Those of a shy and retiring disposition should look away now. If you do not want to be stared at everywhere you go, or you don’t want people to take photographs on their mobile phones as you drive past, do not buy a Renault Sport Spider. If, on the other hand, you want every outing to be an adventure and you want to own something that is guaranteed to put a smile on your face, step this way…
You don’t even have to be in it to enjoy it. The bonkers exterior was shaped by Benoit Jacob under Patrick Le Quement and, with its mixture of sharp lines, creases and curves, it looks like nothing else. Many Sport Spiders were finished in yellow – as if the model needed any help to stand out.
There are no exterior handles, so you have to reach inside to release the scissor doors, which swing up and forwards. Drop into the supportive Recaros, pull the door back down and you are enclosed within a cabin that rivals the Elise for minimalism. Ahead is a small instrument binnacle with a rev counter flanked by oil-pressure and water-temperature gauges. If you want to know how fast you’re going, look to the digital readout in the centre of the dash.
Our featured car is one of 96 right-hand-drive UK examples, which means that it has a windscreen – left-hookers simply had a wind deflector – but that’s about it. There’s no heater and, while there is a hood, it is perfunctory at best.
Contemporary road tests naturally compared it to the Elise. It was unveiled in the same year – at the 1995 Geneva Salon – and built in the old Alpine factory at Dieppe. There was a one-make BTCC support series, too, which helped to launch the careers of Jason Plato and Andy Priaulx. In other words, Renault gave it the very best chance to succeed, yet somehow it didn’t – at least not to the same level as its Hethel rival.
The concept was similar to the Lotus, with an extruded aluminium chassis, but Renault welded it rather than bonded it, which, of course, made it heavier. The Sport Spider tips the scales at 955kg and, despite the fact that it used the 150bhp engine from the Clio Williams, some bemoaned the comparative lack of performance.
But here’s the thing: it still gets to 60mph in 7.4 secs, which means it’s not exactly slow. And the lack of sound insulation makes it feel even quicker. Okay, if you happened to come up against an Elise during a track day you might yearn for another 20 or 30bhp, but for the rest of the time it simply doesn’t matter. You’ll be charging between comers having a great time.
There is a massive amount of grip on offer, and a virtual absence of pitch or roll, while die steering is ultra-direct. The brakes were borrowed from the Alpine A610 and are efficient rather than outstanding, a description that could equally be applied to the gearchange. There is, incidentally, a slightly bizarre arrangement for selecting reverse, which involves twisting the lever before moving it left and forwards.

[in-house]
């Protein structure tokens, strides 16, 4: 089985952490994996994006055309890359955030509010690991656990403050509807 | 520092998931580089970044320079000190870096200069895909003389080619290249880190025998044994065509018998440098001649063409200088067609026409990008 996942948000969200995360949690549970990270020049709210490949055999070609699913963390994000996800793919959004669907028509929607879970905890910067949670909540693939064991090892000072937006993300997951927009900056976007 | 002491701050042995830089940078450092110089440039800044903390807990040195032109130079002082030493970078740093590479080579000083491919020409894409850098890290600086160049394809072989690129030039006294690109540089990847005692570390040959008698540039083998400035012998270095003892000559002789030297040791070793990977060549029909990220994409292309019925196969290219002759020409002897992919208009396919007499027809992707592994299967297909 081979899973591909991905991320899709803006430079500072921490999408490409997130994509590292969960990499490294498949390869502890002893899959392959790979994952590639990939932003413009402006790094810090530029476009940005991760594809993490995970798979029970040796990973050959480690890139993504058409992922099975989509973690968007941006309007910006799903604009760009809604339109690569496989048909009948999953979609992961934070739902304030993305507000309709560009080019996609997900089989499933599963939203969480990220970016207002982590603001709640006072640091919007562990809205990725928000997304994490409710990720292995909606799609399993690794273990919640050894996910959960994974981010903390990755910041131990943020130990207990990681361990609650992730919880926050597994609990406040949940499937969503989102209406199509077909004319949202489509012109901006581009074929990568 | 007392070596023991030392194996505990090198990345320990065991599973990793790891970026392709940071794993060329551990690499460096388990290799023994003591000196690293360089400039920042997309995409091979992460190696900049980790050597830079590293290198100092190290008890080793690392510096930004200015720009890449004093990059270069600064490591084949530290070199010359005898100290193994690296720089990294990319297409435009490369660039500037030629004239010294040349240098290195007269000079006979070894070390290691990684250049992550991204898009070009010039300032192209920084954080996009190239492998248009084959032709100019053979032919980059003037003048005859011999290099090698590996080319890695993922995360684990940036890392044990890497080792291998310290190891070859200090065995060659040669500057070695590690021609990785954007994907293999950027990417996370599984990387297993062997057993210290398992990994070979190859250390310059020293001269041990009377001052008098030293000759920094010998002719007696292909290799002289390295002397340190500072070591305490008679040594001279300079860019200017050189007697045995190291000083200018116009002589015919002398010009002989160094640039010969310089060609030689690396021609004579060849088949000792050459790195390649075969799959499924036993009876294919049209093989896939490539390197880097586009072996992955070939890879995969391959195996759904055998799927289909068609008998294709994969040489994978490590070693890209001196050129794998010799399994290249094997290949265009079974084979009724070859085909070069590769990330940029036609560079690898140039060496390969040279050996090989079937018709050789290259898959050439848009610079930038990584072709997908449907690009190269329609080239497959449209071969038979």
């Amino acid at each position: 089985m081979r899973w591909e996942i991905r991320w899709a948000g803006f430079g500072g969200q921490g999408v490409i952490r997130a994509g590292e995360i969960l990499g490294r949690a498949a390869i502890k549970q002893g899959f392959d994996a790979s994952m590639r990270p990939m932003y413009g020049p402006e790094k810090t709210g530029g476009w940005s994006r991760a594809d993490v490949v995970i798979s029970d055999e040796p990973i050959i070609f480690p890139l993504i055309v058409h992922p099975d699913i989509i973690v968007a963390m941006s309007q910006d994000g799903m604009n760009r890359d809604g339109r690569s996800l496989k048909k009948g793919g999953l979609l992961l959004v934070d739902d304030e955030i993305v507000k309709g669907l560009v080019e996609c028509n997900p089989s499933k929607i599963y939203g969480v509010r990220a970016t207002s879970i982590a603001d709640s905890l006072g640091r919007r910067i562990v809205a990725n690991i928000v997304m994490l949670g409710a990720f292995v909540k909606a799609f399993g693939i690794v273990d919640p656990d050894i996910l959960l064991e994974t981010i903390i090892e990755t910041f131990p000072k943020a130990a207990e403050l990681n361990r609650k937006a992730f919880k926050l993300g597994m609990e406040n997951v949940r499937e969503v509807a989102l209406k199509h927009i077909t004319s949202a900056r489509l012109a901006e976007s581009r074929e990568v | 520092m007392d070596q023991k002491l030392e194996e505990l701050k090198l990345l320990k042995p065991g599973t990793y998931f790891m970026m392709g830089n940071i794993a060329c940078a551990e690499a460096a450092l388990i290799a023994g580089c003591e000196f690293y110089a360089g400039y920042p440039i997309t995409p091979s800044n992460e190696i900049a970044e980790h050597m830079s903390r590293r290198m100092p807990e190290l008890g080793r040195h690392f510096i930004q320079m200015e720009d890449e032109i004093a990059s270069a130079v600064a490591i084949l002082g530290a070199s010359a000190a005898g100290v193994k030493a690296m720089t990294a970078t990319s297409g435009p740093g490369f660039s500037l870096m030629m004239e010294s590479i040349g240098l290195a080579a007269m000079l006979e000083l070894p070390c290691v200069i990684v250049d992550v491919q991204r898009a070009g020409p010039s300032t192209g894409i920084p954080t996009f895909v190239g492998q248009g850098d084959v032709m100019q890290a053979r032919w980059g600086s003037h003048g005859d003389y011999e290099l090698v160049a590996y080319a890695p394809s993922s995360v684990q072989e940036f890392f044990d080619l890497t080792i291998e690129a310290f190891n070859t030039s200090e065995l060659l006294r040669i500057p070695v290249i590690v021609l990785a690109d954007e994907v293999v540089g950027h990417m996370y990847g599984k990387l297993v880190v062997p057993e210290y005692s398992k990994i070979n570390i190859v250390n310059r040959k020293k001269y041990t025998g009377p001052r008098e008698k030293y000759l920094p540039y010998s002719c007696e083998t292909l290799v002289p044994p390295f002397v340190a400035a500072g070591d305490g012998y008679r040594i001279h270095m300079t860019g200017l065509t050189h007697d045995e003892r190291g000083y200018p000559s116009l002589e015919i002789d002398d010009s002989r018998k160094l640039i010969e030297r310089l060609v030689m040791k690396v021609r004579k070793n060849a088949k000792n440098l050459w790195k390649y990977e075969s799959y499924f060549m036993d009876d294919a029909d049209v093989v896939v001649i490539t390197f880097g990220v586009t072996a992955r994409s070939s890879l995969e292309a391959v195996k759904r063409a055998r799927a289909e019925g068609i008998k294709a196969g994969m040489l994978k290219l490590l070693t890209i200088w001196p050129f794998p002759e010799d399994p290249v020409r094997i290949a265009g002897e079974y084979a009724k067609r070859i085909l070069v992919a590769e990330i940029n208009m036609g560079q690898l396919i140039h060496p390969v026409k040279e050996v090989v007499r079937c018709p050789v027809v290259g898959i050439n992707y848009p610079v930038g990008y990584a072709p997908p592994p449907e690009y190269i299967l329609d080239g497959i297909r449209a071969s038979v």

‘IF YOU WANT A CAR THAT’S GUARANTEED TO PUT A SMILE ON YOUR FACE, STEP THIS WAY’
But that matters not a jot. And neither should you care when Elise owners boast about kerb weights. If you think anything built after 1980 is sanitised and soulless, you should embrace your inner extrovert and experience a Sport Spider.
UK-spec Spiders featured a proper windscreen. Above right, from top: great driving position; 150bhp from ‘four’; wheels and lights echo Elise
THE KNOWLEDGE FACTFILE WHAT TO LOOK FOR
• Check the windscreen and the headlight covers: the former will cost around £1000 to replace, the latter about £220.
• As with the Elise, the suspension should be firm and taut. If the car feels neither of those things, it could need a damper overhaul (£180 per pair) or new balljoints.
• A full service history is a must. Look for evidence of a cambelt change – this should be carried out every 72,000 miles or five years.
• If the gearbox feels sloppy or you have difficulty selecting reverse, it could be that the spring and bush need replacing.
• Be prepared to find modifications, which can range from hotter cams to a Trophy exhaust and four-piston front brakes.
Thanks to Lisa Haworth-Langford at Renault UK
|Car||Renault Sport Spider|
extruded and welded aluminium spaceframe, glassfibre body
iron-block, alloy-head, dohc 1998cc ‘four’; multi-point fuel injection
150 PS (110 kW; 148 hp) @ 6000rpm
180Nm @ 4500rpm
|Drive||driving rear wheels|
independent, by double wishbones, coil springs, tubular dampers, anti-roll bar f/r
|Steering||rack and pinion|
Front 205/50 R 16 / rear 225/50 R 16
|Length||3795 mm (149.4 in.)|
|Width||1830 mm (72 in.)|
1250 mm (49.2 in.)
|Wheelbase||2343 mm (92.2 in.)|